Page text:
[Beowulf] Questions regarding interconnects

Mark Hahn hahn at physics.mcmaster.ca
Thu Mar 24 21:47:45 PST 2005

> > What do you see as the key differentiating factors in the quality of an 
> > MPI implementation? This far I have come up with the following:
> > -Completeness of the implementation

this really depends on the "maturity" of the application.  I know of one
application which has covered a lot of ground, including cray-shm, openmp
and mpi-2 (with heavy use of post-mpi-1 features.)  it cares about 
completeness, but a new app written from scratch doesn't.

> > -Latency/bandwidth

it would be hard to argue that these don't matter.  as Greg points 
out, zero-byte latency and infinite-byte bandwidth don't necessarily
predict the performance that real-app-sized packets will see.
then again, if a more accurate prediction were desired, just fit
three lines to the s-curve.  that's the appeal of quoting half-bandwidth
packet size anyway, isn't it?

> > -Asynchronous communication

this appeals because people recognize that it *could* provide 
higher performance.  it seems like most implementations are fairly
disappointing in how they implement asynchrony, but that's not a 
reason to ignore asynchrony present in your program.

> > -Smart collective communication

this would appeal more widely if there was hardware support that gave
a real speedup (as in Quadrics) rather than shifting code from app-space
to library-space.  in other words, people care less about convenience 
functions.  libmpi.a may do a wonderful O(nlogn) bcast, but it would 
be a lot sexier if the interconnect provided hardware acceleration.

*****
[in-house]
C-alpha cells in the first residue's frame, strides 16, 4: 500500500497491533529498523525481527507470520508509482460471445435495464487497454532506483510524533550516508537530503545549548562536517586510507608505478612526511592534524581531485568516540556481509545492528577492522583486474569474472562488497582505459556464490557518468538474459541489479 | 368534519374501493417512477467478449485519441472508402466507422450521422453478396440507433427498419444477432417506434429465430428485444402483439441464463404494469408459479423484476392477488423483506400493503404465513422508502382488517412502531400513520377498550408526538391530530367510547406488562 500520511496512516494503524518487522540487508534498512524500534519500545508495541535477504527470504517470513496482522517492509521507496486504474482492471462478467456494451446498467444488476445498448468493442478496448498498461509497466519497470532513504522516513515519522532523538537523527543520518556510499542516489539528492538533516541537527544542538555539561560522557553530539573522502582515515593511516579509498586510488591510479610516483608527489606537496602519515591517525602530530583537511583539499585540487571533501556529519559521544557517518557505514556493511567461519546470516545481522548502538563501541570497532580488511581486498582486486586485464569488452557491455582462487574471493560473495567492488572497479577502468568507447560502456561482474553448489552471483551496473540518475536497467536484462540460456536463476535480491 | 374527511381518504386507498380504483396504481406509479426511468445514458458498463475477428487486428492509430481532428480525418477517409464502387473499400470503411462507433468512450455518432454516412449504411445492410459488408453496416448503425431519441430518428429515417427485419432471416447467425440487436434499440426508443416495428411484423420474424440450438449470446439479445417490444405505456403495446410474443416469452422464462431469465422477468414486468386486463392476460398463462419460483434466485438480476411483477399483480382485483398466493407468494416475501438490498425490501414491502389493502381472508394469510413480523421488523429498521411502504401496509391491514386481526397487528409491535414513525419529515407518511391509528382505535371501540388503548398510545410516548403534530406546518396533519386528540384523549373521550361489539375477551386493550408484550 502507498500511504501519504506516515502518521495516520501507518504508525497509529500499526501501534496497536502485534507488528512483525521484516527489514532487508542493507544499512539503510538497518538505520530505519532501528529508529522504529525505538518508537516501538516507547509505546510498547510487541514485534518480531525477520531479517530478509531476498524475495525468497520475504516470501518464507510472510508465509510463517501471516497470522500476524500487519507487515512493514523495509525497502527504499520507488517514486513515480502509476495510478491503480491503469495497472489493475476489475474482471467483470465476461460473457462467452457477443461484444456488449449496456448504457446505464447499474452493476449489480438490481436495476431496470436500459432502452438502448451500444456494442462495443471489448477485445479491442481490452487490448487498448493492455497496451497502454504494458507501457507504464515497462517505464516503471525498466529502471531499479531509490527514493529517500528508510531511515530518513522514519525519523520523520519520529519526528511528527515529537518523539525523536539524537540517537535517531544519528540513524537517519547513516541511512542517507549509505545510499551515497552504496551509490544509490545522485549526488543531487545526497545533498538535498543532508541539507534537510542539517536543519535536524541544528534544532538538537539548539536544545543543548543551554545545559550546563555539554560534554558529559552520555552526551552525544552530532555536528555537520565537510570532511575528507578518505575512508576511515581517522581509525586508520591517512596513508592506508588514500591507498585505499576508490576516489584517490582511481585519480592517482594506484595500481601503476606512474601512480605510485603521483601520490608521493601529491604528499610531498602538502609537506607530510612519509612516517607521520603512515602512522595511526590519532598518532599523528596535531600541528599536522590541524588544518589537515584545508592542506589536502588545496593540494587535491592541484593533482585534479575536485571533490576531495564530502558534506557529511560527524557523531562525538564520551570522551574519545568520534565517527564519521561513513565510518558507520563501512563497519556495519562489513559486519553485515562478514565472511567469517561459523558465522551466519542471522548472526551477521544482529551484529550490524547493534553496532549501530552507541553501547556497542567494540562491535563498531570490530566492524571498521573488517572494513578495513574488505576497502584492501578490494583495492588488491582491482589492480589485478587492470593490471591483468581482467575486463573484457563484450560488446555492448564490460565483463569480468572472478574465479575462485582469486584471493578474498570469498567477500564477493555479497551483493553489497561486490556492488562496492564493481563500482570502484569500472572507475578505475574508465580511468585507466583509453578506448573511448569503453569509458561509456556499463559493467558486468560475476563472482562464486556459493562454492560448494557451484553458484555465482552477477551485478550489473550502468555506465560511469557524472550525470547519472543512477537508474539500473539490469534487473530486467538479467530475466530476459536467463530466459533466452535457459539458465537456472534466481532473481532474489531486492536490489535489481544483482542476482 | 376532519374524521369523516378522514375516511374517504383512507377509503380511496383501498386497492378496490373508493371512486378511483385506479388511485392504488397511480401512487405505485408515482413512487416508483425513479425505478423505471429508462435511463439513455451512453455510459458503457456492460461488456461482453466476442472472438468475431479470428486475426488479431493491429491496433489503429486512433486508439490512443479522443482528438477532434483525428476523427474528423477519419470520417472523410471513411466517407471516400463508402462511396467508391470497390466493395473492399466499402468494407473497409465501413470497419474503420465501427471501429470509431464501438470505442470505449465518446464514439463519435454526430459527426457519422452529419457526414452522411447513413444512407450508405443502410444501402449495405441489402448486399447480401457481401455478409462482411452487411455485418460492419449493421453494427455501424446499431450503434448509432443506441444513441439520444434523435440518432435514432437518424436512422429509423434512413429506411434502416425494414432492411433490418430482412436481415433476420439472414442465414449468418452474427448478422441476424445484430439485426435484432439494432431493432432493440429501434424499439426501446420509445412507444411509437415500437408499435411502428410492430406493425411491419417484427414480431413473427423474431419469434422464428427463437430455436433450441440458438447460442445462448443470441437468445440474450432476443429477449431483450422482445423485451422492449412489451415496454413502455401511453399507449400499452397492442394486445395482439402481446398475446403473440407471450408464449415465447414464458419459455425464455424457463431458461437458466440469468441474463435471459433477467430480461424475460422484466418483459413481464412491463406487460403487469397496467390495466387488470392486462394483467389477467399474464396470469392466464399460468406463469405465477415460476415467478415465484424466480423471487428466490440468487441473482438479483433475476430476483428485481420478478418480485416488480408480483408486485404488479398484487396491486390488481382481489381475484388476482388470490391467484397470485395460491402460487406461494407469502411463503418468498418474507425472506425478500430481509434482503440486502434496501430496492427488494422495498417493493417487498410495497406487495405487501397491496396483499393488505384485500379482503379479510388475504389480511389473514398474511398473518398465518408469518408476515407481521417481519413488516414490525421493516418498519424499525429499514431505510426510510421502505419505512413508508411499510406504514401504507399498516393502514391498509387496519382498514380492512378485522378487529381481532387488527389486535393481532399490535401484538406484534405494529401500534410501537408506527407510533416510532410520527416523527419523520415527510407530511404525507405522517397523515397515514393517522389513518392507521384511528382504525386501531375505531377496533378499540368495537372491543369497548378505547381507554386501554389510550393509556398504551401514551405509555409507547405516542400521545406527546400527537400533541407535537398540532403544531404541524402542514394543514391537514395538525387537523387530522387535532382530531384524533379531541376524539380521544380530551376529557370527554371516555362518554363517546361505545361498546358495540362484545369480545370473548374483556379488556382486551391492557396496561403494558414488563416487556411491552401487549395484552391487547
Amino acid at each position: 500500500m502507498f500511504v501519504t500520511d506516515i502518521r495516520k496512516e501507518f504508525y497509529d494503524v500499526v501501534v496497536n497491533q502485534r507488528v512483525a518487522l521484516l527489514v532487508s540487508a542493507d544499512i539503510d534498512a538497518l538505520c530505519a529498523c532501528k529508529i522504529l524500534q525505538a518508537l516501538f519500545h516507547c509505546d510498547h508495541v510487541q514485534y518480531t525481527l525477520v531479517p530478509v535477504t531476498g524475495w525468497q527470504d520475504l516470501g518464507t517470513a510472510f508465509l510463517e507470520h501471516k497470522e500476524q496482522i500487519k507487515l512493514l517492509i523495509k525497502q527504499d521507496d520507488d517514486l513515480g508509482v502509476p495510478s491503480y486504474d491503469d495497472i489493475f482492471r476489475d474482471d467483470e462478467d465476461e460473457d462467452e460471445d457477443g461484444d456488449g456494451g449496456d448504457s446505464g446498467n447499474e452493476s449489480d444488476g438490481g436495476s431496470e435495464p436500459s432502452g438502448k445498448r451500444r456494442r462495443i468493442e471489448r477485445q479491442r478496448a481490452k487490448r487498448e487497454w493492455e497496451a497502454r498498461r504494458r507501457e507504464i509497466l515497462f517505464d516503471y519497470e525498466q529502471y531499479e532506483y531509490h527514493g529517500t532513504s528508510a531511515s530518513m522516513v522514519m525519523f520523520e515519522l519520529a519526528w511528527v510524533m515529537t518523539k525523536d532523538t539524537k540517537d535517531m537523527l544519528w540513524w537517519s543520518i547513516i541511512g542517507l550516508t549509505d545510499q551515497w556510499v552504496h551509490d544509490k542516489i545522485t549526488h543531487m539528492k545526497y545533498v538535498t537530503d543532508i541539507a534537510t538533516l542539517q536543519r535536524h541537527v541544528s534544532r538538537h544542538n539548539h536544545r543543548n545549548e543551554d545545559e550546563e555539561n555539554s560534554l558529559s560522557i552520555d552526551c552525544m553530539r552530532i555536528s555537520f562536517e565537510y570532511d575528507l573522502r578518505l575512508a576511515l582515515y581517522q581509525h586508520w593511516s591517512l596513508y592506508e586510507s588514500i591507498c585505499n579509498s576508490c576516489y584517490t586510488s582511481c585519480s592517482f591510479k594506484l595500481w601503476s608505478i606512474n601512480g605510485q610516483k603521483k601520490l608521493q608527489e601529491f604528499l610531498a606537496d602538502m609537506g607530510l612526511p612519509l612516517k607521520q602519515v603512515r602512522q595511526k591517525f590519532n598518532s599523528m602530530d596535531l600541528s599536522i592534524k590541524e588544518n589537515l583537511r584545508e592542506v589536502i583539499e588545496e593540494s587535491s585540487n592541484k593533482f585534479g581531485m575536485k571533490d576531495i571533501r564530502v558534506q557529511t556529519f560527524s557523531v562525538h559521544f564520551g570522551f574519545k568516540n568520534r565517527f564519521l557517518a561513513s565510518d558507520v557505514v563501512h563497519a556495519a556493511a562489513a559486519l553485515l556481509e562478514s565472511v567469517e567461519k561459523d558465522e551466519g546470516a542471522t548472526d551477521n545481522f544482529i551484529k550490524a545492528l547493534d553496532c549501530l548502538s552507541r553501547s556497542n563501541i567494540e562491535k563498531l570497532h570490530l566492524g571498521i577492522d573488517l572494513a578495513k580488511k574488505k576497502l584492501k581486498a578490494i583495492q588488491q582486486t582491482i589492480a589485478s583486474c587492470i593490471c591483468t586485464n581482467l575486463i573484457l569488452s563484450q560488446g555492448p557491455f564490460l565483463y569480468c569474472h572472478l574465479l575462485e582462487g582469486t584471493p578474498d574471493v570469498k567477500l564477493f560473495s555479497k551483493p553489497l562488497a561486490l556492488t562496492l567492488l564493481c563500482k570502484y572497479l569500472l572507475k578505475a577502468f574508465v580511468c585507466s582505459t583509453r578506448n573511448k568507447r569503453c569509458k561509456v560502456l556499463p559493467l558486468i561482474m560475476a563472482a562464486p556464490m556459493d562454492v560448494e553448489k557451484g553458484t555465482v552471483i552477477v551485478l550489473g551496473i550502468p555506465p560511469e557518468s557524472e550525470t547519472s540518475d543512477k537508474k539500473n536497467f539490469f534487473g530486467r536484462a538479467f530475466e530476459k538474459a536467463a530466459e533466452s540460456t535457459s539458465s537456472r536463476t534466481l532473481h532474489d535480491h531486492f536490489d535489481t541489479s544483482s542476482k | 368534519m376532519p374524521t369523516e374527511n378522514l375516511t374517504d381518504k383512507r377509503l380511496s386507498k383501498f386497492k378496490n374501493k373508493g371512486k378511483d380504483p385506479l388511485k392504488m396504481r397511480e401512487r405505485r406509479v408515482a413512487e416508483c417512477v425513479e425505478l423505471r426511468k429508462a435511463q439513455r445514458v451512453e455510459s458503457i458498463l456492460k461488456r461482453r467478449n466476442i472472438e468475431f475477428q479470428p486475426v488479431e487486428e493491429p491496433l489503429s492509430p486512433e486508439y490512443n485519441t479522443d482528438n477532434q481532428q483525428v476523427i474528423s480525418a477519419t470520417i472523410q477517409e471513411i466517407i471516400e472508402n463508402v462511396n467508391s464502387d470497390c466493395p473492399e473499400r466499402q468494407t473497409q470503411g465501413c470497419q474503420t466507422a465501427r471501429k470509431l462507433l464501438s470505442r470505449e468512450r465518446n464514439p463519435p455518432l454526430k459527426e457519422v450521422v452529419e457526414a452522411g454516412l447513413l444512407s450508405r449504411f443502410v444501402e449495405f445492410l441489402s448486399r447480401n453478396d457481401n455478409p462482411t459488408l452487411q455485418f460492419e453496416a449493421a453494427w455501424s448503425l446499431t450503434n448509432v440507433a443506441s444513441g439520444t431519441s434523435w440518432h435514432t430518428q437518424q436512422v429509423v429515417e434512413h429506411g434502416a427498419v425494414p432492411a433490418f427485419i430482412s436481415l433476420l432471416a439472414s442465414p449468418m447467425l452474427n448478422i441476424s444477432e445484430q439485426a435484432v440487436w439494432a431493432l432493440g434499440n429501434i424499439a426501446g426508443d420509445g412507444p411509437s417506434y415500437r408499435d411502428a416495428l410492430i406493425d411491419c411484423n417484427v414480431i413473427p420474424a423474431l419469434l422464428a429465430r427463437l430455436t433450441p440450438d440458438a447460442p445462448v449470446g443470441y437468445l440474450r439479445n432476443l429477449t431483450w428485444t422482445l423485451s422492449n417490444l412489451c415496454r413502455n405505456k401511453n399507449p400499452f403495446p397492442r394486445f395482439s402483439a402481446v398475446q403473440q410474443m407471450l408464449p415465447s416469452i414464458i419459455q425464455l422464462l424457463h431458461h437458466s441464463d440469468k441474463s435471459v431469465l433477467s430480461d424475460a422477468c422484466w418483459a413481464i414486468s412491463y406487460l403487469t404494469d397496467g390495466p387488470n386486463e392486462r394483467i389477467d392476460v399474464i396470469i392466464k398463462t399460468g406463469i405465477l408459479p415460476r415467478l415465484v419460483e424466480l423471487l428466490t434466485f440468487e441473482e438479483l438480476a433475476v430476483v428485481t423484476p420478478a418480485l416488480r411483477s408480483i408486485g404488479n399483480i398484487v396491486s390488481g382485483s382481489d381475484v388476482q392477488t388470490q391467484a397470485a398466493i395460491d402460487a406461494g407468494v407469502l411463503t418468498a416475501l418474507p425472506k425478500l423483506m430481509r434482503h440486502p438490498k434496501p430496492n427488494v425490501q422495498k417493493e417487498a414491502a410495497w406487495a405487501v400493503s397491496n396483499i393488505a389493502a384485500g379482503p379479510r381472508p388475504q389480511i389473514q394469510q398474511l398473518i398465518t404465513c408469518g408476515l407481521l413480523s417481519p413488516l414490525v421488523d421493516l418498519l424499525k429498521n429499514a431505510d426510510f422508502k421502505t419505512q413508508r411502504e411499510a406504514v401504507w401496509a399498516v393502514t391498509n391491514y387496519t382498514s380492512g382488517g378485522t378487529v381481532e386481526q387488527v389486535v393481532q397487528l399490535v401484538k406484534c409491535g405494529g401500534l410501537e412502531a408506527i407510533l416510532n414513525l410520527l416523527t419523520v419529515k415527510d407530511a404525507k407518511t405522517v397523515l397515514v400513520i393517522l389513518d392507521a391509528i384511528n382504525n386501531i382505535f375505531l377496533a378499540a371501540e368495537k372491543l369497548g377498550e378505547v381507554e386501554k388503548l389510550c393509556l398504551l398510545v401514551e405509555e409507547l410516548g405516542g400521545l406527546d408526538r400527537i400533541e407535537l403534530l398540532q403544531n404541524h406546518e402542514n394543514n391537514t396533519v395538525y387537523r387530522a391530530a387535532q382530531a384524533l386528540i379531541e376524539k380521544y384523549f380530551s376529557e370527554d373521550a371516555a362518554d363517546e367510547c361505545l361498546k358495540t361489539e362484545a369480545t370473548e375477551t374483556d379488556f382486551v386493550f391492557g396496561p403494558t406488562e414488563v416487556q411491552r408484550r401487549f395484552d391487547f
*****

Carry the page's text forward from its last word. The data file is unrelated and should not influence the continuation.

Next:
> Likewise, people want asynchronous communication because they imagine
> that it will give them better performance.

I think there's more to it than that.  any programmer notices when 
there are dependencies and when there is slack.  if there was a smart
MPI/interconnect coprocessor, taking advantage of the slack would 
turn asynchrony into better performance - basically latency hiding.

> > When do you estimate that commodity Gigabit NICs with integrated RDMA 
> > support will arrive to the market? (or will they?)
> They arrived a while ago, didn't seem to make much of a splash. I don't
> personally think much of offload.

TOE folk don't seem to understand the concept of fast-paths.
sure, RDMA is attractive, but does that mean the whole TCP stack
(plus some new extra RDMA gunk) needs to go onto the nic?
suppose you had a nic which could generate packets in response to 
very specific filters on incoming packets.  in other words, "reflex" 
responses to the expected state transitions, avoiding host involvement
if the pattern is as expected.

of course, it's also true that TCP has very little justification
in a cluster setting, so what's TOE for?  trying to run really giant
webservers on a single K6-2?  most internet-related TCP services 
can be quite readily clusterized in the first place, so scaling 
is not a problem.

one could easily argue that network state machines have shown far 
less innovation and paradigm shift than graphics accelerators.
and look at the awesome amount of offload in your video card - 
it could easily have more transistors and flops than your host cpu.
as far as I can tell, this argument only fails because the mass 
market is not anywhere close to being net-bottlenecked, and that 
it's harder to throw hardware at networking.  it's easy to be limited
by graphics (turn up the resolution, framerate, quality, AA, etc),
and it's easy to throw another dozen pixel pipelines at the problem.

imagine if you had an interconnect coprocessor with 220M transistors
and 30 GB/s private memory bandwidth sitting on 16x PCI-E.  the only 
think I can think of to use that horsepower for would be a distributed
directory-based shared-memory scheme that implemented FP collectives...

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